Will my daughter’s speech improve with the help of 'sensory integration’?
Q: My 2 years 8 months old daughter speaks only single words though she knows the names of all animals, colours and vegetables. She is unable to put 2 - 3 words together and form a sentence on her own. We had consulted a speech therapist, who told us that she has a sensory integration issue and may need occupational therapy for some time. As she progresses, they will introduce speech therapy. I would like to know more about sensory integration and whether the recommended solution is the best way to deal with my daughter’s problem.
A:Knowing the names of animals, colours, and vegetables is not the same thing as knowing the language. Language is for communication. Try and talk to the child in simple sentences in the context of everyday life. Talk to her while giving her a bath or at mealtimes, using the labels of the objects around her and referring to the actions you and she are doing. It seems as if you have bought some charts and picture books and you are using those to teach your child to talk. It may be more useful to listen to her and to speak to her. Reading children's stories would also give her a sense of how the language sounds.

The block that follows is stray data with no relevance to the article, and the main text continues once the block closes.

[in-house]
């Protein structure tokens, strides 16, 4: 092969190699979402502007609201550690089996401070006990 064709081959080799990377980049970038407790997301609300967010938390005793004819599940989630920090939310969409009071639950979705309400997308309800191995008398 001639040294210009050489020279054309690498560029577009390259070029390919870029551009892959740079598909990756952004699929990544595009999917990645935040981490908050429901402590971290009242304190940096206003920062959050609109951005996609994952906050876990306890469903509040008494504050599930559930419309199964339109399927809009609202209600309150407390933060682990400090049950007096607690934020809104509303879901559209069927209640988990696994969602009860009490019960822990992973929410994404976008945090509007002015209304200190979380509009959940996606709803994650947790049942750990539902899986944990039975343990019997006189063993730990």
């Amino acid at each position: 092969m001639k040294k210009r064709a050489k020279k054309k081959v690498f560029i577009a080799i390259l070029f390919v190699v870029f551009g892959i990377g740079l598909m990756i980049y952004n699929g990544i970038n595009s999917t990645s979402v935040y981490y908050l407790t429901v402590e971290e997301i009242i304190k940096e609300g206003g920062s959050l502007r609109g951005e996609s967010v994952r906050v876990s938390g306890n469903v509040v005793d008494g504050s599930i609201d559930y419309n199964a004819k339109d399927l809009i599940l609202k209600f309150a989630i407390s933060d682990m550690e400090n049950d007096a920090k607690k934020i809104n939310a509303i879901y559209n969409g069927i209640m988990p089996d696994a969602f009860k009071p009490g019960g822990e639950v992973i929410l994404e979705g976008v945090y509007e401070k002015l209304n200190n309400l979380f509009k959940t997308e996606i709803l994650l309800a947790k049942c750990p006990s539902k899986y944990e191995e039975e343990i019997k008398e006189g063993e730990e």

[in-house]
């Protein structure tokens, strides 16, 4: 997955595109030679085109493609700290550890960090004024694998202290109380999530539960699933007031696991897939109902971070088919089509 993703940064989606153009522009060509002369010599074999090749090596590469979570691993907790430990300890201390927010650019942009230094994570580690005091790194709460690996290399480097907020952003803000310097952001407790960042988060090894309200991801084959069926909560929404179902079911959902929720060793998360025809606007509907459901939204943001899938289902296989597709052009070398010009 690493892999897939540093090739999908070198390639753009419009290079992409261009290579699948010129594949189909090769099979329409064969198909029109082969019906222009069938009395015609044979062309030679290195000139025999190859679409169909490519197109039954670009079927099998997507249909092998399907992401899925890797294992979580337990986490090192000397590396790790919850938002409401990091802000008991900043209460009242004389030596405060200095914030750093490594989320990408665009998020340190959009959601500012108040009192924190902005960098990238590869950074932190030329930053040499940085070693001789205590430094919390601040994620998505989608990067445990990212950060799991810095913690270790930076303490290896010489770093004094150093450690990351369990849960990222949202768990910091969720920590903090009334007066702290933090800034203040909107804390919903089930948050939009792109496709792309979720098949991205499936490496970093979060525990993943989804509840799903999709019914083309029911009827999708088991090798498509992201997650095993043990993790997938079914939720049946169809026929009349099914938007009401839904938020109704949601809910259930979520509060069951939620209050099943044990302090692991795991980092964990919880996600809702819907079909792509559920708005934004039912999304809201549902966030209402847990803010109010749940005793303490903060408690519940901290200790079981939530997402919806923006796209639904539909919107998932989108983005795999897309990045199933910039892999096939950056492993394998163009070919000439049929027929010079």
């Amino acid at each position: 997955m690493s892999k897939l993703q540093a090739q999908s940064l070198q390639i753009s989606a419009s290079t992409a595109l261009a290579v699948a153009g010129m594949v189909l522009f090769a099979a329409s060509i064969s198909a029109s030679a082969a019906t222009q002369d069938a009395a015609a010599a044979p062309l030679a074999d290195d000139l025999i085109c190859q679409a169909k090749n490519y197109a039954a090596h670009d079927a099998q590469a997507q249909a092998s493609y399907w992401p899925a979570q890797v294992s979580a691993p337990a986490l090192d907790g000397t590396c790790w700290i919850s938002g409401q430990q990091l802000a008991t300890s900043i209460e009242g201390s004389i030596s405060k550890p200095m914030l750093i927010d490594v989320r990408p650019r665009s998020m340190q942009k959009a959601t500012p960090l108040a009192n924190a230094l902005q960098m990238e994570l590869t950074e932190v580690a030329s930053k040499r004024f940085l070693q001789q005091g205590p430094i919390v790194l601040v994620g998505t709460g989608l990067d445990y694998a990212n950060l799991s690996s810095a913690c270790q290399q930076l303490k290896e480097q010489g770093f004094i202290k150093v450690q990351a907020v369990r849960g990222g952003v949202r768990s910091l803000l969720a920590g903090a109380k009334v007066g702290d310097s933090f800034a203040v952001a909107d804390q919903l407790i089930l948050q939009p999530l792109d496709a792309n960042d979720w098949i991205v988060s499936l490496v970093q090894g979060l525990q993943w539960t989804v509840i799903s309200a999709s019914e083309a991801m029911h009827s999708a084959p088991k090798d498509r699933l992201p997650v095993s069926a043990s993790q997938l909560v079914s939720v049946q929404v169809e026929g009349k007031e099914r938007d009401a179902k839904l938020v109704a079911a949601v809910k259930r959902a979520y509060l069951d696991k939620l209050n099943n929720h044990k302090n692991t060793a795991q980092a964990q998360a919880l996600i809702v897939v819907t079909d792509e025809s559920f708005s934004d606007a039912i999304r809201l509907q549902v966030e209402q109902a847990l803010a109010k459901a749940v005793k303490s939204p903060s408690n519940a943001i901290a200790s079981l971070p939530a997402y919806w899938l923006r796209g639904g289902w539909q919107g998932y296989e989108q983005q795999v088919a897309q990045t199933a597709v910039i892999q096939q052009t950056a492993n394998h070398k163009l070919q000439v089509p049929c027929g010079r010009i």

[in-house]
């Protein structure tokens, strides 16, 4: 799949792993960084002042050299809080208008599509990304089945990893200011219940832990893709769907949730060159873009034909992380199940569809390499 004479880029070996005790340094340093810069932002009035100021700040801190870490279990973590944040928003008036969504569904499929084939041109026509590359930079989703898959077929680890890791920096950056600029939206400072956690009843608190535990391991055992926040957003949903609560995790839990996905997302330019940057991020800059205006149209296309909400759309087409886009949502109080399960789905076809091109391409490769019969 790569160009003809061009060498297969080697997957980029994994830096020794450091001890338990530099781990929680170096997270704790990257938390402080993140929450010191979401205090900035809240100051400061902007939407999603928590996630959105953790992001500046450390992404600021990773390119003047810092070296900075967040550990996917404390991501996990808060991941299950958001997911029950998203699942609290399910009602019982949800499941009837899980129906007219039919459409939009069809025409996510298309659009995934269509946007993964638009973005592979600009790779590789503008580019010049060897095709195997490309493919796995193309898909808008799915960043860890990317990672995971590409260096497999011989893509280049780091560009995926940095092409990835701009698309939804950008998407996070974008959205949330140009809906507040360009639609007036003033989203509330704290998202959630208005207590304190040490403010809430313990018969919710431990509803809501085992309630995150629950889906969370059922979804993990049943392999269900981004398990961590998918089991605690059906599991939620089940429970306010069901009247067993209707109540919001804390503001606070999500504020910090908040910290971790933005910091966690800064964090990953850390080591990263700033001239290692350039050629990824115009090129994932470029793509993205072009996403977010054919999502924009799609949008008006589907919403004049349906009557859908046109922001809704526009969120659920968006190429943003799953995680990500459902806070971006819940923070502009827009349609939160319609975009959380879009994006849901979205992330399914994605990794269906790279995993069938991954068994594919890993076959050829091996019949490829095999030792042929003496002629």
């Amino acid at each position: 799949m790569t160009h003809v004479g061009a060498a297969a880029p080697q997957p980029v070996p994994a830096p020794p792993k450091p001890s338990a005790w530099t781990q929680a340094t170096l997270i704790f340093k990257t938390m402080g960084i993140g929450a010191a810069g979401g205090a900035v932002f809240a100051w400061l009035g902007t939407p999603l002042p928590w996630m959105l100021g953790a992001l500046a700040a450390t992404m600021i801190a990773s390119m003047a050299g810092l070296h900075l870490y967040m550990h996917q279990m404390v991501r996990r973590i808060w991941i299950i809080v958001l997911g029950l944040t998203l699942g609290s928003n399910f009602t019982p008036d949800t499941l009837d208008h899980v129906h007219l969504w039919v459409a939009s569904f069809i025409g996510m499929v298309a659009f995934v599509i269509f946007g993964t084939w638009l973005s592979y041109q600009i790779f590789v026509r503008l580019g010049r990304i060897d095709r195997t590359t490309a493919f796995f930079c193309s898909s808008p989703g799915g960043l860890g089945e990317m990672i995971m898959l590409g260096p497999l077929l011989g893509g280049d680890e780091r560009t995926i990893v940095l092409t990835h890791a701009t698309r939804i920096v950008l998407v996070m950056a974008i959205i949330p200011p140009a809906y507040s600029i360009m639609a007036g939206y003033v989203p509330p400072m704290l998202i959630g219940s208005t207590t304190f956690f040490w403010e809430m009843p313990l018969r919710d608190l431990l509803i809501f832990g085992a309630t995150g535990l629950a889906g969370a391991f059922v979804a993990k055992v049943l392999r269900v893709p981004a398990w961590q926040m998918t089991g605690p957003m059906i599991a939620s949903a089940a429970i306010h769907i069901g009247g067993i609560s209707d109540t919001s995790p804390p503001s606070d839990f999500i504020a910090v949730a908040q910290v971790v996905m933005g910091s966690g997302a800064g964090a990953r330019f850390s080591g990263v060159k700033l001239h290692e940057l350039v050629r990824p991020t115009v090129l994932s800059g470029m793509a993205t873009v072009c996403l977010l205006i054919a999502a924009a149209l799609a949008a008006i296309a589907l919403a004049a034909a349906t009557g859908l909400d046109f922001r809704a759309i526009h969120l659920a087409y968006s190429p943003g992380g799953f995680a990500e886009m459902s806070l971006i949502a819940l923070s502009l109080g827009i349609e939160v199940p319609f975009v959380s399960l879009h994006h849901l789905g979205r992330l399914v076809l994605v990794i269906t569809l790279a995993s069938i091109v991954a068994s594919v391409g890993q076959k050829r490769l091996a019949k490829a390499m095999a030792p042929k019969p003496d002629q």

Also, it would be best to stay with one language -- the mother tongue. The child needs a play setting with other children and she must experience the give and take of their games.
Perhaps you are in a hurry to get her ready for admission to a Nursery School and making her repeat things. Let her have a chance to ask for what she wants and what she likes to do.
The family does 'sensory integration' in most of the normal daily activities. Happiness and laughter and fun in the home are likely to help in many invisible ways. When the child joins a play group or Nursery School, she will surely improve spoken language.
However, since I have not seen the child, I do not wish to give more specific advice.